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The Employee Experience Platform | Culture Amp
Case study

How OakTree improved company culture

Oaktree is Australia’s largest youth-run organization with over 150,000 members. Their belief is that extreme poverty is unacceptable, and they’re leading a movement to end it. They do this through funded partnerships, supporting overseas organizations in the implementation of education projects and through peer partnerships with like-minded youth run organizations. They also work to enact policy change and invest in young Australians.

The importance of volunteers at Oaktree

We don’t exist without our volunteers and we’re not the organization we are without our volunteers. They do absolutely everything. They lay strategy, they execute national campaigns, they oversee what a 40-year expert in HR would oversee in other organizations, and we ask volunteers who come in three days a week to do it. You’re given responsibility you would almost never get somewhere else. But when people choose to volunteer and give that much to you, you also have a responsibility to them. You should make it the most positive, safe, and healthy environment you can. That’s why culture is so important at Oaktree. That’s what it means to be Oaktree.

— Gaby PerdomoChief of Staff

With a team of less than ten full-time employees, Oaktree is supported in large part by its dedicated volunteers. Alana Musolino has been a volunteer with Oaktree for over three years, most recently in the Director of Training and Development role. When it came time to run an internal ‘Health Check’ in 2016, budget constraints meant that Culture Amp might be cut. Musolino says, “Going back to the way we had run a health check before we invested in Culture Amp in 2015 was something we didn’t want to do. It would have set us back so far – to manually process all of that data, it would have taken a lot of our capacity for other things away – and we still wouldn’t have gotten as much insight into our people’s experience.” Gaby Perdomo, Chief of Staff, pointed out that it was easier to remain objective in the interpretation of results with a Culture Amp survey. Using the survey templates as a basis helped them avoid bias in the questions they asked. She says the intention of an engagement survey at Oaktree is to answer, “what do our people need and what does it look like to best support our people?”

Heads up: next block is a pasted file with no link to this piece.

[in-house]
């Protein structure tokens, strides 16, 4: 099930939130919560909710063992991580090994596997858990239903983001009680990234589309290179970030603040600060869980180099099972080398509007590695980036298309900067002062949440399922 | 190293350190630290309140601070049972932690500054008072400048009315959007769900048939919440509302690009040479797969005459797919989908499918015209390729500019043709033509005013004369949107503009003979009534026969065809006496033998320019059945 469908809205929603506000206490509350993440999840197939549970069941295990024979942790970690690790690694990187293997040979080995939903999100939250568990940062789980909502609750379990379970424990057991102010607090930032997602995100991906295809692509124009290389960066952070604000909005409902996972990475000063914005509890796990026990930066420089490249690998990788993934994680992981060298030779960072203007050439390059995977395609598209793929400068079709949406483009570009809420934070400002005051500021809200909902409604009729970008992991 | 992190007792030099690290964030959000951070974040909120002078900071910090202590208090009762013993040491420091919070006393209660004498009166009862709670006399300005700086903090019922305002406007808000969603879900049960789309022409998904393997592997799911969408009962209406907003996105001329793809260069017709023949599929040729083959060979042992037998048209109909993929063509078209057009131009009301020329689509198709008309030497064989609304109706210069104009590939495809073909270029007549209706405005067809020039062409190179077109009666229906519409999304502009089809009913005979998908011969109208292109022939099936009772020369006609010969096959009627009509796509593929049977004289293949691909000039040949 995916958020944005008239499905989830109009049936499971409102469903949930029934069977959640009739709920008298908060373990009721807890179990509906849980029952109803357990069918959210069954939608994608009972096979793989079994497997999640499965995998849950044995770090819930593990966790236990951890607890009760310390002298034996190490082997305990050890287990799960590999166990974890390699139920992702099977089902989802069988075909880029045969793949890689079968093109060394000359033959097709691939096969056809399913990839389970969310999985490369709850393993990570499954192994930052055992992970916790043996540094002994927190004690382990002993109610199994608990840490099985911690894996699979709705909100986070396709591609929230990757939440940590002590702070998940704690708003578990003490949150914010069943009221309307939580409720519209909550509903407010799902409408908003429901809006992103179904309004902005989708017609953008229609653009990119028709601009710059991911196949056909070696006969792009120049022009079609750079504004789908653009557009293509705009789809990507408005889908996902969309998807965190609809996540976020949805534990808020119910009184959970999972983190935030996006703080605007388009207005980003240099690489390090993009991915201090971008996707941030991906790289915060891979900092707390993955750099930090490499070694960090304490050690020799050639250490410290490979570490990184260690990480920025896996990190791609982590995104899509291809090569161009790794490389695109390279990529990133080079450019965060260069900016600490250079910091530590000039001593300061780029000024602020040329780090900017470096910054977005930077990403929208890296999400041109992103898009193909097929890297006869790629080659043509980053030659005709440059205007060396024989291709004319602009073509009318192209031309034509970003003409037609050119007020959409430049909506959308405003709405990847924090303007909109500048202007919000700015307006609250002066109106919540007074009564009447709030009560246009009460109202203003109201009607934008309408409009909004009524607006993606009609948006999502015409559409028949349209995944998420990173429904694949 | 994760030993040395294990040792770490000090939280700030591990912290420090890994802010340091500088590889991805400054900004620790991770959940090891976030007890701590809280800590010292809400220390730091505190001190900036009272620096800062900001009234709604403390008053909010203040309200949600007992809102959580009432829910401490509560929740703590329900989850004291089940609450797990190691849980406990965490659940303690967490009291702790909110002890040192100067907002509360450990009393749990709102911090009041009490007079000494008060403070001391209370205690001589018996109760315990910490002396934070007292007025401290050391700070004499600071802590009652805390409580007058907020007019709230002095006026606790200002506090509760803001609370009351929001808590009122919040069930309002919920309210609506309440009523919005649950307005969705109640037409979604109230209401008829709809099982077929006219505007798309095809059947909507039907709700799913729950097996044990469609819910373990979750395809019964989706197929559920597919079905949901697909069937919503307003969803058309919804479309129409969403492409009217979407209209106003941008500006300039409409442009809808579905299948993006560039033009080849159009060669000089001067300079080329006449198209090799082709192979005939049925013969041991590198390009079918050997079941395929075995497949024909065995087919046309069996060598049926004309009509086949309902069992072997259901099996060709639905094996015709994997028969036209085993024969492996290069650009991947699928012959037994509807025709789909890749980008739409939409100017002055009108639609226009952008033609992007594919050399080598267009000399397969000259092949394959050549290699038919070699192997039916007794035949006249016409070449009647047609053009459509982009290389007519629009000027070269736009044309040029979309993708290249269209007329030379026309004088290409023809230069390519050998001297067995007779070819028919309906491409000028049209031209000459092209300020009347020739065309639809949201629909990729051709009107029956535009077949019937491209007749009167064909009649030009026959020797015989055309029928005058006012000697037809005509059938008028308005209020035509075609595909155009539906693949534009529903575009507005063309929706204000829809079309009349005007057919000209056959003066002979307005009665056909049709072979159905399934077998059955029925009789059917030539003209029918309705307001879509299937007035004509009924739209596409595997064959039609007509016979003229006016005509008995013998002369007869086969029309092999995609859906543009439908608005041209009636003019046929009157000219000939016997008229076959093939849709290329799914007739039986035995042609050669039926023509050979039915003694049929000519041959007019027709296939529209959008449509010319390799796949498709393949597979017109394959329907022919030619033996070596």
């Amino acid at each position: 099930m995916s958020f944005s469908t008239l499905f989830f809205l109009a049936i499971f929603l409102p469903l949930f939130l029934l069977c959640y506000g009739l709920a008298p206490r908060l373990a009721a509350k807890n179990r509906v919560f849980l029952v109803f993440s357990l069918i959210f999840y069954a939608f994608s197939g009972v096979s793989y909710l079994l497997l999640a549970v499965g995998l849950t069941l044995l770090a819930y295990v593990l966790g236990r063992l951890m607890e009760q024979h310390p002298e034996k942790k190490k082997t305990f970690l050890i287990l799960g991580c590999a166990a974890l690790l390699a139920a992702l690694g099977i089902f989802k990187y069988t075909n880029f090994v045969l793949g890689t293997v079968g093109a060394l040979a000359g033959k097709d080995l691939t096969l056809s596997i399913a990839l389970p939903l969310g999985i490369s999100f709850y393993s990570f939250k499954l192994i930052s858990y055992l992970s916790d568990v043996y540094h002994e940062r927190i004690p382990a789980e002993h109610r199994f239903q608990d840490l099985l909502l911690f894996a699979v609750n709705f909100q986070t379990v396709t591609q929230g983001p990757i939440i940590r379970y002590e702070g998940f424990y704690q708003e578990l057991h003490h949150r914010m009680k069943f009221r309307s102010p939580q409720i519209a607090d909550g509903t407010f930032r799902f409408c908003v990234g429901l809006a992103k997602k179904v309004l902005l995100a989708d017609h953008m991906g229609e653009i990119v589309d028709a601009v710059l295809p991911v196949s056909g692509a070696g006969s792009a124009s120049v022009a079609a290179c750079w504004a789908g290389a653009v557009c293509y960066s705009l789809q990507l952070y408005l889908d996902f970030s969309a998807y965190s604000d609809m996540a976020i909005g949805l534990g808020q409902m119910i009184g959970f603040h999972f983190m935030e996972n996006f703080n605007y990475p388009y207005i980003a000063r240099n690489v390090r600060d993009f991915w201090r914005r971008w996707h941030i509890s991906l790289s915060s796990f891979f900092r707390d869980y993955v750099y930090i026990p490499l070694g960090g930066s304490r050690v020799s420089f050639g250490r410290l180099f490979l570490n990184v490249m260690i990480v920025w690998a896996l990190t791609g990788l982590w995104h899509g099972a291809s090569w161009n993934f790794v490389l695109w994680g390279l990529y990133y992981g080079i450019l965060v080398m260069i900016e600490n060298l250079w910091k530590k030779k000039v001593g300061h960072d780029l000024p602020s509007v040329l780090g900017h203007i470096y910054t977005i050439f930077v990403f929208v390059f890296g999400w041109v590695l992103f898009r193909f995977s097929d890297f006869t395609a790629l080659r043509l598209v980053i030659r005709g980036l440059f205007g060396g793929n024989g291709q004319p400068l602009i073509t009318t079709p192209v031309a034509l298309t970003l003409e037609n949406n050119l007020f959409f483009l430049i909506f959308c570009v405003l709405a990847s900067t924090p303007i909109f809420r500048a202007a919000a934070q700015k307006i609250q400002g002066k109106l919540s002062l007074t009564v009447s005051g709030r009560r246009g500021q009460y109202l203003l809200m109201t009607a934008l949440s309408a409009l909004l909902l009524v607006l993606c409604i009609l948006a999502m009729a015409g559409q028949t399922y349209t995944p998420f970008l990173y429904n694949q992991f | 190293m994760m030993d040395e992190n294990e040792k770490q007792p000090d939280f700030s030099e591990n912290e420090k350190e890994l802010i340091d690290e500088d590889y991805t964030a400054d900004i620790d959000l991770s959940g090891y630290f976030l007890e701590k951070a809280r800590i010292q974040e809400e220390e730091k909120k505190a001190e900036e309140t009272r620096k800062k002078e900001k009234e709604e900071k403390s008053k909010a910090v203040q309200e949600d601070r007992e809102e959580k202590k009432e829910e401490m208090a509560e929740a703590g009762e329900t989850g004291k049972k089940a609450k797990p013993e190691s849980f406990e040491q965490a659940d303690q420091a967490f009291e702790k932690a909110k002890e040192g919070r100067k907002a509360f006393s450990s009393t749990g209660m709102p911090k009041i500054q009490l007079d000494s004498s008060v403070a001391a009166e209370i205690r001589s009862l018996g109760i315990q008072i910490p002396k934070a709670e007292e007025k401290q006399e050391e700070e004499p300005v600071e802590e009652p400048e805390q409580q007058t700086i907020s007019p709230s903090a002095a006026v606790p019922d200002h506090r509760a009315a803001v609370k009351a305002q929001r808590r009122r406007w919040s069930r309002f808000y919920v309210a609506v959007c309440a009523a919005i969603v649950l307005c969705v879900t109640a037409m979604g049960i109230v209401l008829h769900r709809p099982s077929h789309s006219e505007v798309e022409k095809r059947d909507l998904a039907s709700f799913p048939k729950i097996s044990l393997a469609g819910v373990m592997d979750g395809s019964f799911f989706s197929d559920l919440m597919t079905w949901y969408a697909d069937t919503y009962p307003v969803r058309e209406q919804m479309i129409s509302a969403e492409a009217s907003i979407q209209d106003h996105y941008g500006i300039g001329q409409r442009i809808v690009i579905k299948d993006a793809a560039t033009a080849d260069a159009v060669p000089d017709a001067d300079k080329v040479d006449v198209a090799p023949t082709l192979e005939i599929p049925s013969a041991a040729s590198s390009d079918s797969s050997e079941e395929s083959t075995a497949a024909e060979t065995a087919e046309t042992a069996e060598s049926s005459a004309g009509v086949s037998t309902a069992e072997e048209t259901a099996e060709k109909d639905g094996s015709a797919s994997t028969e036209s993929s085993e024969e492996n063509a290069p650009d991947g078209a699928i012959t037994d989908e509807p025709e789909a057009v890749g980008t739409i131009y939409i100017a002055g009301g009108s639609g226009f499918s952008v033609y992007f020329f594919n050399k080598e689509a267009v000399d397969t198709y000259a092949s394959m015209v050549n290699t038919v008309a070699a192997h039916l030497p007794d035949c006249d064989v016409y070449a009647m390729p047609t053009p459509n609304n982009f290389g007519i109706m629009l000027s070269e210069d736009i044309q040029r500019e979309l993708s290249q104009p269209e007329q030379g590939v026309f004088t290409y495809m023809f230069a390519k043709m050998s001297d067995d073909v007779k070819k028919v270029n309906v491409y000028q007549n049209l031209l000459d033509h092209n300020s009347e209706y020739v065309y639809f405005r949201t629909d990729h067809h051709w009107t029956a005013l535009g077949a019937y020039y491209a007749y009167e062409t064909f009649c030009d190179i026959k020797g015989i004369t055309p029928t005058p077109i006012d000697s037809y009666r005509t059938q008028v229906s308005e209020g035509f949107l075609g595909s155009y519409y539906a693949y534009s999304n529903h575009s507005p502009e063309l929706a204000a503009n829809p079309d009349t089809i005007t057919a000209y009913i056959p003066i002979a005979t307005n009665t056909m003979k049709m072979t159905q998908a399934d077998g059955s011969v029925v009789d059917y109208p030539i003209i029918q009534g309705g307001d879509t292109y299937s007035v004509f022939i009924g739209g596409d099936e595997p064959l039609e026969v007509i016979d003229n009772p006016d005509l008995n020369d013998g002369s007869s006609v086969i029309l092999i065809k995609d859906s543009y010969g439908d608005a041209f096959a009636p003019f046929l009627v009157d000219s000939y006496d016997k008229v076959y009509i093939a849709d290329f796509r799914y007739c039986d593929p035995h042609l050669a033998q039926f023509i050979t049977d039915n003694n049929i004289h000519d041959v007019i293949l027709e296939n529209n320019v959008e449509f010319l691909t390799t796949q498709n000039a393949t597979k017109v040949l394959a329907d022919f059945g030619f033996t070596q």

With Culture Amp, they can segment data and view it across different categories and demographics. Musolino also appreciates that year over year comparisons were easy to use, as well as being able to compare their results to a benchmark. One the questions that flagged as a top driver of engagement was: “I feel confident I can balance my Oaktree role with other commitments and responsibilities.” This also affected their volunteer retention, so it was chosen as an area to take action on this year. They are now planning campaigns around a semester schedule, factoring in key assessment times. As Perdomo says, “It’s better not to plan our busy moments around when 90% of our organization has tests and assignments due.”

Improving scores by taking action

The question, “The Executive team demonstrates that people are important to the organization’s success” went up by 19 points from 2015 to 2016 for Oaktree. Perdomo attributes this change to a focus on communication from the executive team. She says, “Something that we were really deliberate about this year was communication and the process when it comes to really tough decisions. How do you ensure there is a high standard, everyone hears that message, and there is space for questions and feedback?”

Musolino adds, “Gaby sat down with all of our state teams and ran them through the entire budget in each portfolio and asked for feedback on that. There was a conversation there. I think that was really helpful and valued.”

Moving forward, Alana and Gaby have made it a priority to go through the results of the survey with the rest of the leadership team. “This year, we have a clear process towards an action plan. Delegating responsibility to who needs to be involved and what the follow-up procedures are has been a big step forward,” says Perdomo. Another change following their most recent survey was greater buy-in from senior leaders in the process. Everyone was familiar with the platform, and the team had a better idea of what they wanted to understand and what it would look like to action those results. The executive team understood their role in communications around the survey and the timeline for action planning and follow-ups. Perdomo says, “I think that idea of knowing the platform and ability to pre-plan has definitely made this a really successful health check.”


Melbourne, Australia

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